Breathe In, Breathe Out

The Hills Are Alive With the Sound of CF May 3, 2012

Screaming and yelling.
Endless phone conversations.
The violin in a closet.
When the Saints Go Marching In” on the piano.
The trash compactor.
Ace of Base’s “I saw the Sign.”  

What do all of these things have in common? They were all familiar sounds of my childhood. Growing up in a family of 7, not to mention almost all over-dramatic females, I grew accustomed to noisiness. When it was quiet, it was weird. It either meant we were all doing homework, or that a fight just ended and no one wanted to break the awkward silence (though that was rare!). As an adult, I gladly admit that I can be loud—you can stop nodding your head in agreement. I do what I have to do to be heard, and I thank my upbringing for that. Having been surrounded by loud noises and voices for all of my life, I guess it just became a part of me, and little did I know this would prepare me for my life with Eamonn.

Now, my home is not full of so many voices, just Eamonn’s and mine, but that does not mean it is not full of many sounds and noises. Living with Eamonn I have gotten accustomed to new sounds—ones that make my skin crawl, ones that calm my nerves, and ones that wake me up during my sleep. These are some of the sounds of Cystic Fibrosis.

The first sound that comes to mind is when Eamonn is doing his physical therapy, twice a day. To describe the sound of the machine will probably do it injustice, but I will try. Imagine what a helicopter would sound like wrapped in a blanket–and it’s sitting on your couch. That is a sound that I fall asleep to at night and that I wake up to in the morning. Not to mention, Eamonn’s nighttime therapy is a good time for us to relax together and catch up on some of our TV shows, which means that the volume is turned to its maximum, disturbing our neighbor. Yes, he has knocked on our door a few times asking us to turn down the volume because he is trying to sleep. The loudness of the machine has also forced me to turn up my volume—it seems that I always have the most important topics to discuss with Eamonn just in time for the start of his therapy. In our old apartment, so as not to bother our random roommates, Eamonn had to do his jack-hammer-sounding therapy in our bedroom. Nowadays, in our current apartment, we are lucky to have a separate space for Eamonn’s loud routines, making it easier for me to, say, fall asleep.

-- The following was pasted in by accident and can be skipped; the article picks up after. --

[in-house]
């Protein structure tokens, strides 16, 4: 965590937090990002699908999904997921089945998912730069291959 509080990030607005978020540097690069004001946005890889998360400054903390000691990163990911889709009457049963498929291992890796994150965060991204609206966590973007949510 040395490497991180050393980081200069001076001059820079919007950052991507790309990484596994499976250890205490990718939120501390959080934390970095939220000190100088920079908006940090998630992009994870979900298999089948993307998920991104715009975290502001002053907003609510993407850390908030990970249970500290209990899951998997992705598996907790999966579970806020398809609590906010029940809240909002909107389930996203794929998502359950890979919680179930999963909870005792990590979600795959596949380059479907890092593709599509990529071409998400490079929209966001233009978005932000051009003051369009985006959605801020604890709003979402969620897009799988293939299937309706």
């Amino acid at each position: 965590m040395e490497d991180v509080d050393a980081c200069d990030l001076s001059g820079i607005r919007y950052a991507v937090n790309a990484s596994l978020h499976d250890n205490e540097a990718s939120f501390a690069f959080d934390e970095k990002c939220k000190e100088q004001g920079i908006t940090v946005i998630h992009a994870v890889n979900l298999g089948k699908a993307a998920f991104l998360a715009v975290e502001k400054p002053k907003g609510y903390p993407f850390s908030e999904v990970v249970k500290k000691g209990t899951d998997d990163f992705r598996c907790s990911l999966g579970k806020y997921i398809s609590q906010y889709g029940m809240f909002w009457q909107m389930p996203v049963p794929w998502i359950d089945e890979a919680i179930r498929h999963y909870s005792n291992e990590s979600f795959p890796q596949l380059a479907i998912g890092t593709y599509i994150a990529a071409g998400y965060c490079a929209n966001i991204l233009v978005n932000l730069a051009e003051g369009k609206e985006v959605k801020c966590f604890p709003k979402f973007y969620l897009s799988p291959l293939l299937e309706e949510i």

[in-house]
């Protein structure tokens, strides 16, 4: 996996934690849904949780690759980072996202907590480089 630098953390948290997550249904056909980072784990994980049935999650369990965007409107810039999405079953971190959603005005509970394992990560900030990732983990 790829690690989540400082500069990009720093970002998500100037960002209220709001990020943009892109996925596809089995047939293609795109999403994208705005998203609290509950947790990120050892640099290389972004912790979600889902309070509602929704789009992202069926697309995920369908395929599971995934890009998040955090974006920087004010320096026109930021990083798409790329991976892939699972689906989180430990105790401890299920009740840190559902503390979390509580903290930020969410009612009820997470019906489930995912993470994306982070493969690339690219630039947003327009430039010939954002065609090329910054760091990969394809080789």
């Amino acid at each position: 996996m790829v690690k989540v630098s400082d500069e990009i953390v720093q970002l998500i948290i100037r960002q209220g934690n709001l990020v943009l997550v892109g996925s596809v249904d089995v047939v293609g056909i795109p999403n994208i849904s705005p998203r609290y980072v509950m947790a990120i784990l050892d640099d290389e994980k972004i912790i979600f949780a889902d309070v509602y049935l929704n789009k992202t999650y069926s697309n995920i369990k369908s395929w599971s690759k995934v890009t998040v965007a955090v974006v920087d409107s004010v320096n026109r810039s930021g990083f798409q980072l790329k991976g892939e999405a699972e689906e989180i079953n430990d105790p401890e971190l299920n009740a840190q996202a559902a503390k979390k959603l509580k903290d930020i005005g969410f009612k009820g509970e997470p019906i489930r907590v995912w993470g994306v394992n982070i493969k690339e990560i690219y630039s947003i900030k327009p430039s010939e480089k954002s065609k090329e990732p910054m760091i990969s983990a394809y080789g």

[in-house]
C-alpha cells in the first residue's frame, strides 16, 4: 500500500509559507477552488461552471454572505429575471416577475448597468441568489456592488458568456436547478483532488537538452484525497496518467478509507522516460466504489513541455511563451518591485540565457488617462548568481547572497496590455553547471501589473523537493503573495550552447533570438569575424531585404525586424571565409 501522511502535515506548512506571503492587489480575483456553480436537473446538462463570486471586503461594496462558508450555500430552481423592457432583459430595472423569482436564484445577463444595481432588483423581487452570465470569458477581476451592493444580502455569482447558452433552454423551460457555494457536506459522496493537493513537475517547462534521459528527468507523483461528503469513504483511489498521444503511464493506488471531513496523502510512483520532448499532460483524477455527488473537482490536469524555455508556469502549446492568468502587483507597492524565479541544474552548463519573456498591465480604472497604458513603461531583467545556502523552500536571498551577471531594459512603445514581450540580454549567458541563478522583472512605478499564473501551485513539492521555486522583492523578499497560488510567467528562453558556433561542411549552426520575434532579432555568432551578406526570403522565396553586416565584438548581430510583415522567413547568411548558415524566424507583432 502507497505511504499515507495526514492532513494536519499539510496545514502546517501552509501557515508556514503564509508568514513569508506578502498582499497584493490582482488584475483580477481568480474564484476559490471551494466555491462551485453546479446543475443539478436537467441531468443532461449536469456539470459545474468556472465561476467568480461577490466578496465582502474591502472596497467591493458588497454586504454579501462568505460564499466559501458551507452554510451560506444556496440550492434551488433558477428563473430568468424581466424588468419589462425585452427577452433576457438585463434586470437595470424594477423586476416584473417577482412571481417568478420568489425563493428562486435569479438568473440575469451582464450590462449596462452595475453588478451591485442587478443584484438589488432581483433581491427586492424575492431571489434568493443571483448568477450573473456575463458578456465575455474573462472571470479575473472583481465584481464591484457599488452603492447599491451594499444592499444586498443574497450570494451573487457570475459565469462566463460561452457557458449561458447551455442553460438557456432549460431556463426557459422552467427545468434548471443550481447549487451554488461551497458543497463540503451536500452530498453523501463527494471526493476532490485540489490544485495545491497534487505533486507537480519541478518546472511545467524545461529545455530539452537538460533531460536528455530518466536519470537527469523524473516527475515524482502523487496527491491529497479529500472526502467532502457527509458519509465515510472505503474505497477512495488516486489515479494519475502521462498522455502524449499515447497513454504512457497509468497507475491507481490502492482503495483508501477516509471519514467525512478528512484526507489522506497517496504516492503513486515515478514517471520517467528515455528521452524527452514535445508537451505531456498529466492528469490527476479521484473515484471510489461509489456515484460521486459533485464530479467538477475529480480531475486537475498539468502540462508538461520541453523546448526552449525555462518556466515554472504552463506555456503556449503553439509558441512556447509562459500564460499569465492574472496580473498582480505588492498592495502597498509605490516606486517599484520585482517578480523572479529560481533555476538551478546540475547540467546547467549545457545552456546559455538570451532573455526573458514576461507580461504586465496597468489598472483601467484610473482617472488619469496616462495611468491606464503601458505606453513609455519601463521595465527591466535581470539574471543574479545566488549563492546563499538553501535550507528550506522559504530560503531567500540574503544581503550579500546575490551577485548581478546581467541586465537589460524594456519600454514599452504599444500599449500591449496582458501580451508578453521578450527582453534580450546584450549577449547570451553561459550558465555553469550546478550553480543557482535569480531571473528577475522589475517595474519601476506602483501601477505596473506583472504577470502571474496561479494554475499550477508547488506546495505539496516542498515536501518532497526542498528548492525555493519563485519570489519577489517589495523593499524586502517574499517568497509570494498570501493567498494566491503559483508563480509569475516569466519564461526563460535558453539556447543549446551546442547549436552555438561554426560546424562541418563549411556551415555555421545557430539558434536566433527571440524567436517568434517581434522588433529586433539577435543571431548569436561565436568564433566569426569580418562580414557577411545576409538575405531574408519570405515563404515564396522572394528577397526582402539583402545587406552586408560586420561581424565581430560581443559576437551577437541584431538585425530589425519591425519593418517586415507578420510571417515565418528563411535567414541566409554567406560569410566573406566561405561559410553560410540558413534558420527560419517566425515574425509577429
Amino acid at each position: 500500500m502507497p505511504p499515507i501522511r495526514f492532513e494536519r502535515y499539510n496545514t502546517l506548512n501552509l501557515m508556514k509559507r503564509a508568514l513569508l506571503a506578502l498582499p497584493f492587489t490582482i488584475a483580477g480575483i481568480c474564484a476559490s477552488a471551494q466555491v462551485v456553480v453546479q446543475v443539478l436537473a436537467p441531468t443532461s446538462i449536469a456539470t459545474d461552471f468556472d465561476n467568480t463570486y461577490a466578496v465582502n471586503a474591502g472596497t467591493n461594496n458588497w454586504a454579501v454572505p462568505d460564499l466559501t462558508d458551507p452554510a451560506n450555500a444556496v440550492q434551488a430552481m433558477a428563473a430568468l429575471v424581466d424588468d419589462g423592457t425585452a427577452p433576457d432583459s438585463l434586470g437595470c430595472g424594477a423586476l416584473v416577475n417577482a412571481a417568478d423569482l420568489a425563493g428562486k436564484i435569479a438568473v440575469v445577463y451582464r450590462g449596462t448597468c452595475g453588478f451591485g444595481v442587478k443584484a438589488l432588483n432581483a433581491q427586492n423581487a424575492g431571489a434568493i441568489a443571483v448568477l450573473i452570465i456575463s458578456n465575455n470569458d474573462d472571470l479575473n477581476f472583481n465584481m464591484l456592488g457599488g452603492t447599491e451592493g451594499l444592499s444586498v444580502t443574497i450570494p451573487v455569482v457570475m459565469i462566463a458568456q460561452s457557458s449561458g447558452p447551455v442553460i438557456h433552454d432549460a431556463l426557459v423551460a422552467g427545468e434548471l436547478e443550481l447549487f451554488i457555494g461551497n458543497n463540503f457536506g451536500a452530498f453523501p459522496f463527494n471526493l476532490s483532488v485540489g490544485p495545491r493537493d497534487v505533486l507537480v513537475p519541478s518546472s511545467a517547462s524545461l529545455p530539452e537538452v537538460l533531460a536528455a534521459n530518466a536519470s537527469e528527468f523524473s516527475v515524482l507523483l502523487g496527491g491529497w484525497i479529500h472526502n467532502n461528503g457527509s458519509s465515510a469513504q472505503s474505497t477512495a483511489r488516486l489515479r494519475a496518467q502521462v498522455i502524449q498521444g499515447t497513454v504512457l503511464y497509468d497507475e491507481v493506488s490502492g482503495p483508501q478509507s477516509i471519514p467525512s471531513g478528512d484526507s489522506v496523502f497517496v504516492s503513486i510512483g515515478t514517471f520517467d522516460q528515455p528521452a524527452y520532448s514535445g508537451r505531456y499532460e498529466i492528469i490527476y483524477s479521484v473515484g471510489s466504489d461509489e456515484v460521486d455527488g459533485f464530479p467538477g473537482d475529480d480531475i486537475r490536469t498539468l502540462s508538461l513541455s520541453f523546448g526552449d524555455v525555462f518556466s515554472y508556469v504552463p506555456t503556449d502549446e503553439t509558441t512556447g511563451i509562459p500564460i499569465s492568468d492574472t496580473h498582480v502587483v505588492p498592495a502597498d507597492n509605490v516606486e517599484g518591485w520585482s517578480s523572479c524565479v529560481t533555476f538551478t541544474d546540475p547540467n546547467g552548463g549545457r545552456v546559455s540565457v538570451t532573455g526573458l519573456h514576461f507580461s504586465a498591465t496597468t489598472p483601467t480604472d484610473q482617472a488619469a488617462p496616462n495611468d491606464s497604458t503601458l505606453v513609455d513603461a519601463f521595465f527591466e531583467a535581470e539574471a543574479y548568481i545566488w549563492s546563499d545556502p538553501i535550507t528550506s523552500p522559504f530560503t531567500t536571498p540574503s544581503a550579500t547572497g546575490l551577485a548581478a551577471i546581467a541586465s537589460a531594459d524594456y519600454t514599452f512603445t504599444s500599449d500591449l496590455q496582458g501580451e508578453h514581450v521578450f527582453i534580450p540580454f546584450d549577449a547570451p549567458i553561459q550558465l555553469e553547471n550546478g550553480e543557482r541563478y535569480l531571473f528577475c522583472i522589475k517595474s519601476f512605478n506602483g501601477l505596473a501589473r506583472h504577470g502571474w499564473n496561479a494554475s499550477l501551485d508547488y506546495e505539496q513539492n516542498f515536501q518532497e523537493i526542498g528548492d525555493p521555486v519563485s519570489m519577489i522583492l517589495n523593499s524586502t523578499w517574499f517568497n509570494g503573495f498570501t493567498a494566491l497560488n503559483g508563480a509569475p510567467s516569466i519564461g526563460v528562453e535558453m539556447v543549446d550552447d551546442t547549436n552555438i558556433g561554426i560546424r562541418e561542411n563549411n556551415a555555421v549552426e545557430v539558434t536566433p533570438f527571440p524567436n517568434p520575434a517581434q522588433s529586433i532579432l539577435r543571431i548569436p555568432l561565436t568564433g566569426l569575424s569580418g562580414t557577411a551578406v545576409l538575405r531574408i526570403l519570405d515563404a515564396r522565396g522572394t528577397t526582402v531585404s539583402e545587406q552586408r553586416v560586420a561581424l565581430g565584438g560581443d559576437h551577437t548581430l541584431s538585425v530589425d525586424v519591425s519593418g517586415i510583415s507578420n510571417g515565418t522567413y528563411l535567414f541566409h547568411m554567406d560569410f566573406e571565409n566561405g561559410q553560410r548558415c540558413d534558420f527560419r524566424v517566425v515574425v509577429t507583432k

As I mentioned in my very first post, another sound that I have grown fond of is Eamonn’s oxygen concentrator. Quite opposite from that of the therapy machine, this machine has a more calming, soft hissing sound that has actually become a sound of comfort to me. His concentrator is on for almost all of the time that he is home, so it has become the “norm” for us. When I don’t hear this noise the apartment feels strange and lonely.

Imagine waking up one morning, in a foggy, sleepy state-of-mind, to the sound of someone rummaging through your drawers, finding a bag of chips, and tearing them open. I wake up to these sounds most weekday mornings. Eamonn wakes up very early to start his therapy and this means grabbing all of his drugs. His drugs, which come wrapped in foil pouches, sound very hard to tear open. They are kept in our bedroom. Where I sleep.

An obvious part of Eamonn’s CF is his continuous cough. I consider this, often times, to have its perks. For example, when the windows are open in our apartment the sound of his cough echoes through our narrow street so I know when he is home. This is especially convenient when Eamonn is returning from the grocery store because it allows me to meet him downstairs to help him carry the bags. At the expense of sounding crass, I often times, however, can get severely frustrated at his coughing sounds. Most notably when he is getting into bed, cuddling with me while I am usually already sound asleep, and I am awoken by a loud throat clear directly in my ear. And Eamonn’s throat clears are not quiet—they sound like he is trying to push a kiwi out of his lungs. In general Eamonn’s coughing has become another background noise (though I do notice when he is getting sick and coughing more). Even though the coughs tend to interrupt us when we talk, I hardly notice them because they’re just a part of the conversation.

The sounds of CF are a part of my life now, making it hard to imagine my home without them. Even as I sit here, trying to concentrate and focus, I listen to the oxygen concentrator and it brings me peace of mind—it reminds me that Eamonn is only a few steps away, clanging the pots and listening to music, while making me dinner.

Be on the look out for a special post net time!

 

Let’s Get Physical April 18, 2012